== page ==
8 Excellent Tips on How to Cut Your Prescription Drug Costs
There are a number of clever ways you can keep your drug prescription cost in check. Read this article for some practical tips!
Getting health insurance coverage for your medications can be a challenge. And even if you do have coverage, it seems like prescription costs are only going up year after year.
The prices of 20 of the most commonly prescribed drugs in the U.S. have skyrocketed up to 10x the rate–even when adjusted for inflation.
But there are ways to work around the system and find great deals on all the prescriptions that you need. Here are 8 insider tips that might just save you money on your medications.
1. Ask for the Cash Price
Usually, you’d expect that your insurance will give you a lower price. But try asking your pharmacy what the medication will cost with the insurance vs the cash price.
You might just get an outcome that surprises you. This happens in cases where your insurance’s typical copay is actually more than the cost of the medication.
2. Look for Generic
Whenever they’re available, you can ask for a generic brand to save some money. Brand name and generic drugs contain the same active ingredients, are the same in strength, have the same dosage, and meet the same quality control standards.
The difference between the cost of brand name and generic drugs can differ depending on the type of drug and the pharmacy. Here are some examples:
- Prozac costs $280.19, but the generic sells for $29.99 (89% savings)
- Zantac costs $173.39, but the generic sells for $10.00 (93% savings)
- Vasotec costs $103.59, but the generic sells for $18.19 (82% savings)
- Zestril costs $96.29, but the generic sells for $29.99 (58% savings)
3. Try a Foreign Pharmacy
Prices will also differ by country. In the U.S., most medications are controlled by corporations. In order to turn a profit, some of these corporations can vastly increase medication prices–much more than they’re worth.
If you live close to the border or you’re able to buy foreign medications online, try looking to other countries. A Canadian pharmacy can get you medication for up to 75% off of the U.S. price.
4. Use a Pill Splitter
Sometimes, by splitting a medication in half, you can save yourself 50% of the cost. This occurs when pharmaceutical manufacturers give their medications the same price–for all strengths.
In these cases, you can get a supply of medication in a higher strength than you need and then cutting it in half.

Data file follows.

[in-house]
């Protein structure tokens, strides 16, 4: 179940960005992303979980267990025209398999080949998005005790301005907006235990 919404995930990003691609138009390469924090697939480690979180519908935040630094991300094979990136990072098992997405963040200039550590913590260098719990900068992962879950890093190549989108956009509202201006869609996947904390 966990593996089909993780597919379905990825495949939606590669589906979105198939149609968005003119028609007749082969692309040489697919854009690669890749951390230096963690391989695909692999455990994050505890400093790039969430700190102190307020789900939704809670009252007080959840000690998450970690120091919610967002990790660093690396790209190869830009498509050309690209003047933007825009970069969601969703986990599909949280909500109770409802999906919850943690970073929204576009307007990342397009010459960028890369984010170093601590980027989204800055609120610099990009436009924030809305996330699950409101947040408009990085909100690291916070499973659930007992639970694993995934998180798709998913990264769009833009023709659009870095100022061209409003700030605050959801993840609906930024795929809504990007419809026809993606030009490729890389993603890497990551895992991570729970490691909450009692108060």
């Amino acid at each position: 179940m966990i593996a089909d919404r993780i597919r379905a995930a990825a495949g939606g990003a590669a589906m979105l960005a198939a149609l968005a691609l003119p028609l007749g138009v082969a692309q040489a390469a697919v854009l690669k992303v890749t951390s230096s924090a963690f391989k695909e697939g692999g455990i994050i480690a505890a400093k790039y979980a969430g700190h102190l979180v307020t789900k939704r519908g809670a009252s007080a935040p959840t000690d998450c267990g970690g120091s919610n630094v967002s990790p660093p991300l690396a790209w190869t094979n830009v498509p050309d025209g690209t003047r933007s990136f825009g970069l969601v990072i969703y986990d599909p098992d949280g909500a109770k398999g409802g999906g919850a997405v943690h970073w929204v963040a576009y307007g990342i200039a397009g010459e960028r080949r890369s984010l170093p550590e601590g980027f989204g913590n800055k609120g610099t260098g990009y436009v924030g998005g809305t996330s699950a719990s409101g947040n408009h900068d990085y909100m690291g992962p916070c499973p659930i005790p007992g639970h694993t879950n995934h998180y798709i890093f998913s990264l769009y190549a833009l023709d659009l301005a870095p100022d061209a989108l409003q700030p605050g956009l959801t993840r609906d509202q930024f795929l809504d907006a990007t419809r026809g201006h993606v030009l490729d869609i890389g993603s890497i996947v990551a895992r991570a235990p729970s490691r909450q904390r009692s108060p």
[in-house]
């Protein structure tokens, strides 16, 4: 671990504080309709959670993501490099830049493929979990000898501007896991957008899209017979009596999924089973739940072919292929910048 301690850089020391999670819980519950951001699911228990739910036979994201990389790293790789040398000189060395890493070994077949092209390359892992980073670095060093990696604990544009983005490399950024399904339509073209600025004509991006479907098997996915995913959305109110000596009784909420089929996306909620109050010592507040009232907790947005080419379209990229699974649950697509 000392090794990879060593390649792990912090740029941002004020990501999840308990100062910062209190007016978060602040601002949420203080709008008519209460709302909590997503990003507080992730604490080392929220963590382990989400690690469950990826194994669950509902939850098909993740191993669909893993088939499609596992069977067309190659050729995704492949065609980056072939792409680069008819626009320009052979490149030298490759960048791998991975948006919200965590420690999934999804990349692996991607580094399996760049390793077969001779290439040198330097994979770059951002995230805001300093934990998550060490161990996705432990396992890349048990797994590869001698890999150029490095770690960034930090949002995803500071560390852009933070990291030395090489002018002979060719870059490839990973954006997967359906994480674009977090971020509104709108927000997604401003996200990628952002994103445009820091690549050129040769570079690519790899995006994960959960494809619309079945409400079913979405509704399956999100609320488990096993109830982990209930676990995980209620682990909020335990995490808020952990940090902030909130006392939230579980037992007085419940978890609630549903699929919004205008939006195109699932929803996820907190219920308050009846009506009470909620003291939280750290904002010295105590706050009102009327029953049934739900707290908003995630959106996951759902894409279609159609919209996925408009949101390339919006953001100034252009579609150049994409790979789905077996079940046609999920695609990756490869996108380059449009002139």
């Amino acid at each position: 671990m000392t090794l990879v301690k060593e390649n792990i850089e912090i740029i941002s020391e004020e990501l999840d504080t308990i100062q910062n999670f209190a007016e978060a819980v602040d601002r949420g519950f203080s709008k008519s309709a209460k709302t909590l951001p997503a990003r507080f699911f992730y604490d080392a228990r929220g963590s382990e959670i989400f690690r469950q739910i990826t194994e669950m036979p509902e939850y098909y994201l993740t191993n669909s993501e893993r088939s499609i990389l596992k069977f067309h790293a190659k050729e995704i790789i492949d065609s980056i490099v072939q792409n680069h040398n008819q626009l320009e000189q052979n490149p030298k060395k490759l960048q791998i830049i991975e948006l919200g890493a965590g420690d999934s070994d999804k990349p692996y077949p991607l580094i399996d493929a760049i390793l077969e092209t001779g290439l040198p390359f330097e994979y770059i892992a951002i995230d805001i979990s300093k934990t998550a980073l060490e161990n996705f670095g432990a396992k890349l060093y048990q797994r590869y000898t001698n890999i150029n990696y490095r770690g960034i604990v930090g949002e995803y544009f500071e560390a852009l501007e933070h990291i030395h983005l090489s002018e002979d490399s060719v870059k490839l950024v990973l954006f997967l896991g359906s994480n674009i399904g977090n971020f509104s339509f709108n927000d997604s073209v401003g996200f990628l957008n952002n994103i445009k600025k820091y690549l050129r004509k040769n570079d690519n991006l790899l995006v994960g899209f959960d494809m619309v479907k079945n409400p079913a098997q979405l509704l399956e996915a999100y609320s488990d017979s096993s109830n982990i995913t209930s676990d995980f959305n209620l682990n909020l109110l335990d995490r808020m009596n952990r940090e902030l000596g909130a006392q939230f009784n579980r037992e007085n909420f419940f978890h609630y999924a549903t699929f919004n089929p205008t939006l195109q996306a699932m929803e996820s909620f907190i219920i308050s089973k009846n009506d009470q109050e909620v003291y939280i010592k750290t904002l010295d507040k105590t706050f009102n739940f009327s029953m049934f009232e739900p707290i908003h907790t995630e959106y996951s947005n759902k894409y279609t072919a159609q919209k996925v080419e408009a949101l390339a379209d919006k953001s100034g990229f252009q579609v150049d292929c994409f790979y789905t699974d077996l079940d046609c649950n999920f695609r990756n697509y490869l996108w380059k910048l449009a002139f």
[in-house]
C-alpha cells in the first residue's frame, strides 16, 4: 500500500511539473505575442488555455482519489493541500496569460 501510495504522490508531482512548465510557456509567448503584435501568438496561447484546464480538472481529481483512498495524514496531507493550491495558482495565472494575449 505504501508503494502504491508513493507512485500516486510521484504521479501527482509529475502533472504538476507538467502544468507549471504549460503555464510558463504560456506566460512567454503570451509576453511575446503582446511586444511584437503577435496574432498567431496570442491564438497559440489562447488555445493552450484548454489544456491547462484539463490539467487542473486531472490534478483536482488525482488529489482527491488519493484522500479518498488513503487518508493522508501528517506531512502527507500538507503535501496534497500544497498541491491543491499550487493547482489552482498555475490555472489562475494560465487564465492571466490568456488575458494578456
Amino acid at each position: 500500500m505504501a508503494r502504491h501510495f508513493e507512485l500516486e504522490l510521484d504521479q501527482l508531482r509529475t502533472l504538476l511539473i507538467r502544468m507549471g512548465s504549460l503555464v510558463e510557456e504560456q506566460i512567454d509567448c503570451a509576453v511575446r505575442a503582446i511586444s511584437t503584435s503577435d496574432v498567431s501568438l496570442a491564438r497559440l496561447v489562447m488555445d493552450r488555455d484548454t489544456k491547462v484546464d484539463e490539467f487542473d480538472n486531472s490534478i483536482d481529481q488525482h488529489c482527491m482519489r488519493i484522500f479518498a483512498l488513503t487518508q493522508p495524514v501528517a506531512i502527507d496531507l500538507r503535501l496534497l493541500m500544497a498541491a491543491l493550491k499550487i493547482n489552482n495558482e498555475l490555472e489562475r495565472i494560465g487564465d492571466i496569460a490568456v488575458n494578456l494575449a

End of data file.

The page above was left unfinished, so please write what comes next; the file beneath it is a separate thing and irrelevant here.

Start by doing a cost comparison between the two dosages. If the higher dosage is less than double the cost of the regular dose, then you’ll be saving money by pill splitting. Cost savings can be between 30% and 50%.
However, this can’t be done with all medications. For some, it could be dangerous. Try asking your doctor or pharmacist if there would be any problems with splitting the pills.
Types of pills that are easily split include Ambien, Paxil, Viagra, Lipitor, Luvox, Serzone, Zoloft, and Zyprexa.
5. Try a Discount Card
Companies like GoodRX give a discount card that you can use to buy medication at participating providers. These companies have an arrangement with participating pharmacies–so you’ll get a cheaper price and the company gets a cut of the transaction.
You can ask the pharmacy what the price would be with insurance and without insurance–and how that would change if you add in a coupon.
Some of these discount websites will even show you the options for different pharmacies in your area. Then you can compare prices and pick the pharmacy that gives you the best deal.
6. Check Over-The-Counter Pills
Sometimes, over-the-counter medication can be just as effective as a prescription–and usually a lot cheaper too. For example, Pepcid can be prescribed to patients for about $60. But an over-the-counter Pepcid–which is a weaker strength–can be taken at the same dose as the prescription version for only $23.
Do some research on the medications you’re looking for. You never know, there might be a similar or alternative medication available without a prescription–and at half the cost.
7. Ask for an Older Version
A doctor may prescribe you the newest medication, which has been promoted as more effective. While there may be advancements to that particular drug, it often just makes it more expensive.
In many cases, the newer medications aren’t any more effective than the older ones. But the newer medications can be more effective in securing a profit for the drug manufacturer.
Try asking your doctor if there’s an older alternative still on the market that could address your symptoms. As long as these older versions of the medication are effective and meet standard regulations, they can cut the cost of your prescriptions while giving you the same effect.
8. Stop Using Medications You Don’t Need
Review all of your prescriptions each time you visit your doctor. You might be paying for drugs that you no longer need.
You can also get a second opinion from your pharmacist–who might be able to find something your doctor missed.
In some cases, a change of medication could eliminate side effects, which could then eliminate the need for another medication. In other cases, new medications could handle different symptoms without the use of multiple prescriptions.
Don’t hesitate to ask your doctor and pharmacist about how you could shift your prescriptions to save money or eliminate any medications that you don’t need.
Cut down on Your Prescription Cost
If you’re like a lot of Americans, you might find that your prescription cost keeps going up and up. But there are ways to save money that you might not have heard of–some that could save you up to 90% of the original cost of the medication.
Take a look at some of these tips and tricks–so you can keep your prescription costs in check. You never know until you try.
Looking for more ways to save on healthcare costs and medical expenses? Check out our health and fitness section for more!